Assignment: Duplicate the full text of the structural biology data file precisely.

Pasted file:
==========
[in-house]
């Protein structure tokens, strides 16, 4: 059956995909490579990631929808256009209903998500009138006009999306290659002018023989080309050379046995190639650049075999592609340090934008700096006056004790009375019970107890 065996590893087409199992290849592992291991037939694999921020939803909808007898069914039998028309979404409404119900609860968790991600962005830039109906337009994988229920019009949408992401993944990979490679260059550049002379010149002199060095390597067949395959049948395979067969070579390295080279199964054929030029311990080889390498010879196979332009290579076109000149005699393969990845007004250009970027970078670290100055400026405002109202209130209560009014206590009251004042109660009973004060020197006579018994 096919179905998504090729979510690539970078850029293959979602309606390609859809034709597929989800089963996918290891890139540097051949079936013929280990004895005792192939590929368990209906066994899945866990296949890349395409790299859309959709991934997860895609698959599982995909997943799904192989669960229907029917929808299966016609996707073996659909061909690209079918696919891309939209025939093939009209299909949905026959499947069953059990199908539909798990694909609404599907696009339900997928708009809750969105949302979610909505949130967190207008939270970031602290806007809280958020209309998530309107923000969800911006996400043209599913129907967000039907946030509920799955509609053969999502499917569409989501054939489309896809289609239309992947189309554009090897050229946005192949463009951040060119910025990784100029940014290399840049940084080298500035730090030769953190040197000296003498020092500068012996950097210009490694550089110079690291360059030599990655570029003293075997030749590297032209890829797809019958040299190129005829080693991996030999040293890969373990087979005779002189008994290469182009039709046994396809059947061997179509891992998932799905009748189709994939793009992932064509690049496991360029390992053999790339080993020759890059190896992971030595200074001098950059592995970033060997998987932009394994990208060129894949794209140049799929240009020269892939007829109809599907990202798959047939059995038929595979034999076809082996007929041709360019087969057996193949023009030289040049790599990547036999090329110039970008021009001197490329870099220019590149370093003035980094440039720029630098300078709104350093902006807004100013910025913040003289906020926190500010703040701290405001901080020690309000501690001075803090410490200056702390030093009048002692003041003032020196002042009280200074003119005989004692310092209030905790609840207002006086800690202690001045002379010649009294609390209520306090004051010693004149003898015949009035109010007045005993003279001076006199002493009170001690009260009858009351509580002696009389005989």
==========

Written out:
[in-house]
């Protein structure tokens, strides 16, 4: 059956995909490579990631929808256009209903998500009138006009999306290659002018023989080309050379046995190639650049075999592609340090934008700096006056004790009375019970107890 065996590893087409199992290849592992291991037939694999921020939803909808007898069914039998028309979404409404119900609860968790991600962005830039109906337009994988229920019009949408992401993944990979490679260059550049002379010149002199060095390597067949395959049948395979067969070579390295080279199964054929030029311990080889390498010879196979332009290579076109000149005699393969990845007004250009970027970078670290100055400026405002109202209130209560009014206590009251004042109660009973004060020197006579018994 096919179905998504090729979510690539970078850029293959979602309606390609859809034709597929989800089963996918290891890139540097051949079936013929280990004895005792192939590929368990209906066994899945866990296949890349395409790299859309959709991934997860895609698959599982995909997943799904192989669960229907029917929808299966016609996707073996659909061909690209079918696919891309939209025939093939009209299909949905026959499947069953059990199908539909798990694909609404599907696009339900997928708009809750969105949302979610909505949130967190207008939270970031602290806007809280958020209309998530309107923000969800911006996400043209599913129907967000039907946030509920799955509609053969999502499917569409989501054939489309896809289609239309992947189309554009090897050229946005192949463009951040060119910025990784100029940014290399840049940084080298500035730090030769953190040197000296003498020092500068012996950097210009490694550089110079690291360059030599990655570029003293075997030749590297032209890829797809019958040299190129005829080693991996030999040293890969373990087979005779002189008994290469182009039709046994396809059947061997179509891992998932799905009748189709994939793009992932064509690049496991360029390992053999790339080993020759890059190896992971030595200074001098950059592995970033060997998987932009394994990208060129894949794209140049799929240009020269892939007829109809599907990202798959047939059995038929595979034999076809082996007929041709360019087969057996193949023009030289040049790599990547036999090329110039970008021009001197490329870099220019590149370093003035980094440039720029630098300078709104350093902006807004100013910025913040003289906020926190500010703040701290405001901080020690309000501690001075803090410490200056702390030093009048002692003041003032020196002042009280200074003119005989004692310092209030905790609840207002006086800690202690001045002379010649009294609390209520306090004051010693004149003898015949009035109010007045005993003279001076006199002493009170001690009260009858009351509580002696009389005989």